Please ensure Javascript is enabled for purposes of website accessibility Business Is Booming for Dialysis Giant Fresenius. It Took a $137M Bailout Anyway. - Miami Eagle
May 25, 2024

Business Is Booming for Dialysis Giant Fresenius. It Took a $137M Bailout Anyway.

As the coronavirus pandemic paralyzed most nonemergency medical practices this spring, the dialysis business, vital to the survival of patients with kidney disease, rolled ahead and in some cases grew.

Yet when the Trump administration sent billions in federal relief funds to medical organizations, at least $259 million went to dialysis providers, a KHN analysis of federal records found. Of that, kidney care behemoth Fresenius Medical Care accepted more than half, at least $137 million, despite acknowledging it had ample financial resources, the analysis showed.

The full amount going to Fresenius and many other dialysis providers is far higher than what KHN could confirm. The analysis was limited to the portion of grants disclosed by the federal government. And the analysis counted only grants going to organizations whose primary purpose was providing dialysis. In a securities filing last month, Fresenius disclosed it received a total of $277 million in relief funds under the Coronavirus Aid, Relief and Economic Security (CARES) Act.

Funding to giant dialysis providers would have been greater if DaVita, the other multinational corporation that dominates dialysis care in the U.S., had not turned down $240 million in aid, saying other medical providers needed it more. Fresenius and DaVita each own more than 2,600 dialysis centers nationwide.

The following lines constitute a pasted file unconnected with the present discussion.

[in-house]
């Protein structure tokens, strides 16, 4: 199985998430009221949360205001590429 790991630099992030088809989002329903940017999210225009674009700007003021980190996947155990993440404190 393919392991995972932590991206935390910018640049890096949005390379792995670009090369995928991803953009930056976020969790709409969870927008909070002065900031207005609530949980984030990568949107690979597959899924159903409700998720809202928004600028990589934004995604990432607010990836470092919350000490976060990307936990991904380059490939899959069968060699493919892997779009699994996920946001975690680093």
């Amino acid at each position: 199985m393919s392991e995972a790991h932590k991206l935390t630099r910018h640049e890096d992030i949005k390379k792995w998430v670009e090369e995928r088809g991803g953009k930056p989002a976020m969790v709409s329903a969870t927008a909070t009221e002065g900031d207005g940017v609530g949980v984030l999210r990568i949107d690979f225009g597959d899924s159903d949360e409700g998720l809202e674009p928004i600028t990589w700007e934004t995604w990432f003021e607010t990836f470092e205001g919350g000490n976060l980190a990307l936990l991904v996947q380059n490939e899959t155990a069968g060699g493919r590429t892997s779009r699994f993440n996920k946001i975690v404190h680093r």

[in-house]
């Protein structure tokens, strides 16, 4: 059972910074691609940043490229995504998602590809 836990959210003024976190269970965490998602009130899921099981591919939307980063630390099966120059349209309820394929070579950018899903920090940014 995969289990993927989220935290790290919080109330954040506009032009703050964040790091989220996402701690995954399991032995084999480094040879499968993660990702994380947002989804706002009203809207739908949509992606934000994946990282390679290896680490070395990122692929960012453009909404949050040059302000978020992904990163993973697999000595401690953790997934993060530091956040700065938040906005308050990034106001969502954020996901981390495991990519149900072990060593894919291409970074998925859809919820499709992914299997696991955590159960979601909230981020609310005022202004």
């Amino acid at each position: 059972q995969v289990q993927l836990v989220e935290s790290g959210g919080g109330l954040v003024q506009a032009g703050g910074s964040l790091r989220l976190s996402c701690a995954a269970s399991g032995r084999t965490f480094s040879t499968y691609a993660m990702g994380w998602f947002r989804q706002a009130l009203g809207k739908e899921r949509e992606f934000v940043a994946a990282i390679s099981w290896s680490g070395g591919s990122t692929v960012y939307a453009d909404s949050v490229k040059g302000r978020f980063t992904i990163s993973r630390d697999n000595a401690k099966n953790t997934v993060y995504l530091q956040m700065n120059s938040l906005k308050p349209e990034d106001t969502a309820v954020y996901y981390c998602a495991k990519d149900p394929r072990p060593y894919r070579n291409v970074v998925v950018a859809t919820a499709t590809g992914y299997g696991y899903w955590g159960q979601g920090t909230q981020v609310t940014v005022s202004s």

Headquartered in Germany, Fresenius Medical Care is focused on patients with kidney failure who need blood-purifying dialysis treatment three times a week to stay alive, billing itself as the world’s largest provider of dialysis and related services, equipment and drugs. Fresenius treated about 350,000 people worldwide and earned last year about $1.4 billion. The company announced second-quarter profits exceeding $400 million, up more than a third over last year, due to a 14% operating margin.

“From what we know today, the net impact of COVID-19 on our earnings is not so significant,” Helen Giza, Fresenius’ chief financial officer, told analysts.

With scores of COVID-19 patients developing major kidney damage, the pandemic caused unexpected demand for dialysis treatment. Chronic kidney disease and kidney failure were common among people hospitalized with COVID-19, accounting for 13% of all such patients nationally from January to March, when the extent of the virus’s spread in the U.S. was just coming to light, according to FAIR Health, a health data nonprofit that analyzes insurance bills.

Little Drop-Off in Business

The bailouts to Fresenius and other dialysis operations provide one of the bluntest examples yet of how the Department of Health and Human Services failed to direct taxpayer-supported bailout funds only to providers in crisis. Massive assistance payments from the $175 billion Provider Relief Fund allotted by Congress went to well-financed corporations and segments of the health care industry like dialysis that were financially stable, or to businesses with ample financial reserves.